Chances are good that you are at least passingly familiar with the notion of bail. It’s been portrayed so frequently on TV and in movies that most of us have some knowledge of the process. However, things can be quite different when faced with reality. If you or a loved one have been arrested in Texas, you’ll need to know how the state’s bail process works for criminal court cases.

Is Bail the Same as Bond?

You’ll hear two terms used interchangeably in the legal world – bail and bond. Are they the same thing? Yes, they are. You might even hear the term “bail bond” used. Again, this is the same as bail.

What Is Bail?

Bail is an amount of money that you are allowed to pay in order to get out of jail until the time of your trial. The amount necessary is commensurate with the crime and your flight risk, and is set by the judge shortly after your arrest and after the arresting officer submits an affidavit of probable cause.

How Is Bail Set?

Bail is set in a number of ways, but it always represents a level of risk and severity of the crime.

  • Misdemeanor: With a misdemeanor, chances are good that your bail will be under $3,000.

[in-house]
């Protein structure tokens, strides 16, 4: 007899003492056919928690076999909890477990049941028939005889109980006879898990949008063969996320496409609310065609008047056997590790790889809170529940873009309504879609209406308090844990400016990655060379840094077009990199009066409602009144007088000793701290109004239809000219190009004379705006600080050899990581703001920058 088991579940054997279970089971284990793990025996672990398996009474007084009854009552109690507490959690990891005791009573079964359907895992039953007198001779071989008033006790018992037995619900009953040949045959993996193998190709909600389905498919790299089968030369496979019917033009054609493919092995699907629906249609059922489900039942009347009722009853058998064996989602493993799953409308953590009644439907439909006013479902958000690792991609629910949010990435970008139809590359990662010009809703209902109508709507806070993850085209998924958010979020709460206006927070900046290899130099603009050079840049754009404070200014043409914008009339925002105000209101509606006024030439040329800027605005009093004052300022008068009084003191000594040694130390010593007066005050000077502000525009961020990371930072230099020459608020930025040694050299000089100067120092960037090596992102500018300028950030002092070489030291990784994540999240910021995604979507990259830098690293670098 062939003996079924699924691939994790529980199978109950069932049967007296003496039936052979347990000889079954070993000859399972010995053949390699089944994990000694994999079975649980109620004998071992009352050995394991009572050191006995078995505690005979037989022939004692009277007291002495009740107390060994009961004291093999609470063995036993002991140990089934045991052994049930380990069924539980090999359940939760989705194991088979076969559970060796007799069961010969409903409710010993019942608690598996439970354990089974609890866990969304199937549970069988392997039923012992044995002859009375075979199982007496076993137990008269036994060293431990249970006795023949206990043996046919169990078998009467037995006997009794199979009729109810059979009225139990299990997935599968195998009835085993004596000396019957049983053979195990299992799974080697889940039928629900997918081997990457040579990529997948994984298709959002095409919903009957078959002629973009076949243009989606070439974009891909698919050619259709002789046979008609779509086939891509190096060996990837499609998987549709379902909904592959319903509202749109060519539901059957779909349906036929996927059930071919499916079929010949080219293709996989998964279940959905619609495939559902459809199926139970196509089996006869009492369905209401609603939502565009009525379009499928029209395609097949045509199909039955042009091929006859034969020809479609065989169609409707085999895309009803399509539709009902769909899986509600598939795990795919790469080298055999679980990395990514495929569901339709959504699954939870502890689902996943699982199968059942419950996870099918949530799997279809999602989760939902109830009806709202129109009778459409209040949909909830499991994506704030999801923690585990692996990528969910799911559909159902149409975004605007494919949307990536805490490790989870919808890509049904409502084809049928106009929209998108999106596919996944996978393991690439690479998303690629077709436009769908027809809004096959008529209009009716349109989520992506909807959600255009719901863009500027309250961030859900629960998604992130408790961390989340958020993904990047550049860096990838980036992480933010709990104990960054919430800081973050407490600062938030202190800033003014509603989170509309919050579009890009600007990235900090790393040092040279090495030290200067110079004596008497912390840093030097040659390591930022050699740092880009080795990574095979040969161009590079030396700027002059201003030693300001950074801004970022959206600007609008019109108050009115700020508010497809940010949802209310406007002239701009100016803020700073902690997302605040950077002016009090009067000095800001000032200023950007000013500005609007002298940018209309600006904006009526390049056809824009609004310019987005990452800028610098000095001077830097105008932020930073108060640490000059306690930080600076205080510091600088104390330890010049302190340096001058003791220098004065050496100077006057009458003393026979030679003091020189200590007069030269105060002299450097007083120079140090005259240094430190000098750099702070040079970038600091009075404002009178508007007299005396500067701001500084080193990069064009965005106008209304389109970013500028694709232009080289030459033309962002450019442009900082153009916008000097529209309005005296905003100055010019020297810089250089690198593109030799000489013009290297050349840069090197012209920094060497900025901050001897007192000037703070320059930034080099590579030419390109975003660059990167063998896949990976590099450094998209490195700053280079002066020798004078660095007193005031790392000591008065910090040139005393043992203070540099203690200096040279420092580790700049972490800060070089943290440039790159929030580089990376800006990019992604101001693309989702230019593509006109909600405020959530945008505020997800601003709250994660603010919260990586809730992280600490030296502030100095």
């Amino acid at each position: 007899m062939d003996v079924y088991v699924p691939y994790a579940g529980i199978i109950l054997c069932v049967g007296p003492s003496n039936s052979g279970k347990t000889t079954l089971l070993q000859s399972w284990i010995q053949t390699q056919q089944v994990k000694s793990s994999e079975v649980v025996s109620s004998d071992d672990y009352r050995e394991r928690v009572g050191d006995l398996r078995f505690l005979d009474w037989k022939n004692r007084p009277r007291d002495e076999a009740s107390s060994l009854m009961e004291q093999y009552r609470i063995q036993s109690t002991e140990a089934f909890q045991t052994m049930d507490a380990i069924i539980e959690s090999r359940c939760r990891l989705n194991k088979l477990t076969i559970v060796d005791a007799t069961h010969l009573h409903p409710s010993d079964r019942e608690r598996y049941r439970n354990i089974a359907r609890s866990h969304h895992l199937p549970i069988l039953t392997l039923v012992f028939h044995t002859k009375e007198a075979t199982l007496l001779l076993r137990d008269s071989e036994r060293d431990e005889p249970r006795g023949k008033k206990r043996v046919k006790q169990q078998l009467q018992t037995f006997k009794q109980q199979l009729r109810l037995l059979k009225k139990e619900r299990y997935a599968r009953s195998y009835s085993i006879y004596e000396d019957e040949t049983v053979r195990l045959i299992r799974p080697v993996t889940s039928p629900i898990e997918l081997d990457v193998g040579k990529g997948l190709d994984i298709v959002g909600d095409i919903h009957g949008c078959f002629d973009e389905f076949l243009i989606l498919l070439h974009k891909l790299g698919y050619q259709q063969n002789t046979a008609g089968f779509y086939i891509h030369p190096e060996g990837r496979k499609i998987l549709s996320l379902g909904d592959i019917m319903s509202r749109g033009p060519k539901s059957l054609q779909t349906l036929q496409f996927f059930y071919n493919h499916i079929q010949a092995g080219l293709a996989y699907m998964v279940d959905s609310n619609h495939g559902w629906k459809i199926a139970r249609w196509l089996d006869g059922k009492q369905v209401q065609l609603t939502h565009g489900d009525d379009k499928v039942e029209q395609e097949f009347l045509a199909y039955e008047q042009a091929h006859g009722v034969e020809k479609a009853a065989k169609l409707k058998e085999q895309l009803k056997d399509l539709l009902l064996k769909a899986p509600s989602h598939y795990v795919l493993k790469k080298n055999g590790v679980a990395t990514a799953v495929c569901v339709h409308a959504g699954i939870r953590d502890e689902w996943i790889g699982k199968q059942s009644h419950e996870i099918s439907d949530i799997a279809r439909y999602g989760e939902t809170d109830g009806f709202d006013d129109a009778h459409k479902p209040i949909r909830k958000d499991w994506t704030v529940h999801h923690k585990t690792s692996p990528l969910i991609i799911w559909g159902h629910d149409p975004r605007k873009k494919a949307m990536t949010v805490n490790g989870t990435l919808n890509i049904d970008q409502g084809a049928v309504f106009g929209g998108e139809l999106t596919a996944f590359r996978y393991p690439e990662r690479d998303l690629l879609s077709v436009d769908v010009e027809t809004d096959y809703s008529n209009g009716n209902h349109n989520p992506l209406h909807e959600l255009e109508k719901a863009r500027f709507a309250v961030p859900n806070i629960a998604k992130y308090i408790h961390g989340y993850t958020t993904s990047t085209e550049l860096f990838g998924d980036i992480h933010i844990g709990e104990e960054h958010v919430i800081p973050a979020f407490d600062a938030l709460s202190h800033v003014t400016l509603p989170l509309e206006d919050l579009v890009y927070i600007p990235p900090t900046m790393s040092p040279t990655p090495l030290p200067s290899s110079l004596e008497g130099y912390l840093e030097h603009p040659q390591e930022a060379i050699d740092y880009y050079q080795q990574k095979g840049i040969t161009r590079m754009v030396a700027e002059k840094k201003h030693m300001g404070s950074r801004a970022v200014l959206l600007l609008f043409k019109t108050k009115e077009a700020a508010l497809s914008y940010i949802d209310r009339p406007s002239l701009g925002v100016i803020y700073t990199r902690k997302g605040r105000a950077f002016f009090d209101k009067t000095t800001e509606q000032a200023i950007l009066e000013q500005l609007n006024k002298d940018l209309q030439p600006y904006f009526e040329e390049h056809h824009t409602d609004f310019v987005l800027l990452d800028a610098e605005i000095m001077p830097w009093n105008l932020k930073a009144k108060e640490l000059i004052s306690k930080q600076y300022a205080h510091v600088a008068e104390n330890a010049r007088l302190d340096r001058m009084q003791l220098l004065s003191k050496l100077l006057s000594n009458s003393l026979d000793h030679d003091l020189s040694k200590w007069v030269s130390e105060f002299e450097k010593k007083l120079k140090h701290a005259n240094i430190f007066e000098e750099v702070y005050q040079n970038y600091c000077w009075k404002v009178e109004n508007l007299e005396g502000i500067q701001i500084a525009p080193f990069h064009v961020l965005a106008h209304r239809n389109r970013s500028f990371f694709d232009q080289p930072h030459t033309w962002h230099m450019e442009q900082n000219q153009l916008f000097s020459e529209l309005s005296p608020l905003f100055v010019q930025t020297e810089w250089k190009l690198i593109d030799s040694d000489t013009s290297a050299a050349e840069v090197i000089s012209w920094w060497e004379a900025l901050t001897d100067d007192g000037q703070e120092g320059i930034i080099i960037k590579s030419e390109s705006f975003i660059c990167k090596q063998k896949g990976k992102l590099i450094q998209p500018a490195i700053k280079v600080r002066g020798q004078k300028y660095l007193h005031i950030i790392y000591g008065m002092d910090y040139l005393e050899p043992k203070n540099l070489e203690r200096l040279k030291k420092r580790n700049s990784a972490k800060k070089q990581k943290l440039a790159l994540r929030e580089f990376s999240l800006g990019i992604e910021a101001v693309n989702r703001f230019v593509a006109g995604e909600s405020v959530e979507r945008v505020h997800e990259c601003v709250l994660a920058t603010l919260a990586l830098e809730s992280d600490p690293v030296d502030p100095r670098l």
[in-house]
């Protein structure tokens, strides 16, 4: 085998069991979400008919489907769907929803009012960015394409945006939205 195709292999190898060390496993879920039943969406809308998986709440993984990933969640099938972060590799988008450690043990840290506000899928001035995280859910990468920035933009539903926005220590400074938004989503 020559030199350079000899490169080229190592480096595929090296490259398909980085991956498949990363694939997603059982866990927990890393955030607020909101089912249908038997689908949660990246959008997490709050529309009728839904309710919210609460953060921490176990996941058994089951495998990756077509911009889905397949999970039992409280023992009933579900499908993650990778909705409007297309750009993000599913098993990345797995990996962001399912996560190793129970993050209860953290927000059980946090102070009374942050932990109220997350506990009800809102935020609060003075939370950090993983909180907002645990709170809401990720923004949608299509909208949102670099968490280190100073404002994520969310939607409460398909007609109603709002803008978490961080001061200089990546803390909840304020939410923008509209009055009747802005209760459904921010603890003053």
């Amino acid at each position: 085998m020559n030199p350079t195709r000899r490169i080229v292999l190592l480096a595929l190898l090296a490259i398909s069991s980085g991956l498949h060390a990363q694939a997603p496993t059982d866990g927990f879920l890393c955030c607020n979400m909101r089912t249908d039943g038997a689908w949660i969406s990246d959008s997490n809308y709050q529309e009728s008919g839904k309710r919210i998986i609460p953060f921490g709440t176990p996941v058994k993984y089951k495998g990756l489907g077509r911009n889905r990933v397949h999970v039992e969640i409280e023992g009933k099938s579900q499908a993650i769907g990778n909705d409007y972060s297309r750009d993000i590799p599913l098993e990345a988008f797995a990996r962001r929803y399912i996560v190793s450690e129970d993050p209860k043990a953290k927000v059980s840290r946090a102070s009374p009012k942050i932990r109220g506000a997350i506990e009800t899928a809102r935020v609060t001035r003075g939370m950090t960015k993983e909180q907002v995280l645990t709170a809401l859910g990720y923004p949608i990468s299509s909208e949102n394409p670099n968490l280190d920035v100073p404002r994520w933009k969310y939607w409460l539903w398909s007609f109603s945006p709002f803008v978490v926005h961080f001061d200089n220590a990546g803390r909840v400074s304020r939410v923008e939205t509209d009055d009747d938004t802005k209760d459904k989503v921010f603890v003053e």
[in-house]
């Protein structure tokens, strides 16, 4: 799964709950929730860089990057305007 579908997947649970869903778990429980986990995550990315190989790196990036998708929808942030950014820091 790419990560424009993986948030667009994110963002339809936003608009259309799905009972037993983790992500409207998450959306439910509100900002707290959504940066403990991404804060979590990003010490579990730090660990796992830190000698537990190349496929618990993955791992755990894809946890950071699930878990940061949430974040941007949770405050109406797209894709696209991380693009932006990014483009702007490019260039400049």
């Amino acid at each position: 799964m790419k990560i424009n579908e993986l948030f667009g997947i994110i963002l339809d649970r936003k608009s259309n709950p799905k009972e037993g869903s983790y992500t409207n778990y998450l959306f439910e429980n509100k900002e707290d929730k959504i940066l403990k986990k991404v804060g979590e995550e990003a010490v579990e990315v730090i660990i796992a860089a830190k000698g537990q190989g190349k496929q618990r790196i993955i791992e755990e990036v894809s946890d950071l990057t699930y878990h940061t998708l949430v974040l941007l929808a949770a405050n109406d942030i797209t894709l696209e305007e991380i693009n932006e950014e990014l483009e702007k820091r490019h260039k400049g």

• Felony: With a felony charge, your bail will be higher, usually between $5,000 and $250,000.
  • Capital Crimes: Capital crimes, like murder, carry the highest bail amounts and can cost in the millions. You may also be denied bail in these cases.

Note that in the case that an arrest warrant was issued for you, then the judge will have already set the amount of bail prior to your arrest.

When Can You Be Denied Bail?

In 99.9% of Texas court cases, you are legally entitled to bail. However, there are situations where that is not true, and where the judge may decide that bail will not be set. These include the following situations:

  • You pose a serious flight risk.
  • You have a significant criminal history.
  • You are on probation or parole for another crime.
  • You are charged with a capital crime.

How Can You Post Bail?

For most people, paying the full amount of bail set by the judge is out of the question. Most people simply don’t have an extra $10,000 or $25,000 in the bank. In these cases, you will work with a bail bondsman – a specialist who will accept a percentage of the bail and put the whole amount up for your release. The percentage charged is usually 10%, but, may differ depending on your criminal history, flight risk, and whether the bondsman feels that you are a significant risk or not. Also, some bondsman will allow you to enter into a payment plan if you cannot pay the full percentage.

What Happens If I Don’t Appear in Court?

If you are released on bail and fail to appear in court, you will forfeit all the money paid. An arrest warrant will also be issued.

What Happens If Bail is Too High?

If bail is set at an amount that you cannot afford, an attorney can hold a bond hearing to ask the court to lower the amount.

If you are facing criminal charges, you need the right representation. Call the Law Offices of Sharita Blacknall at 214-678-9111 today.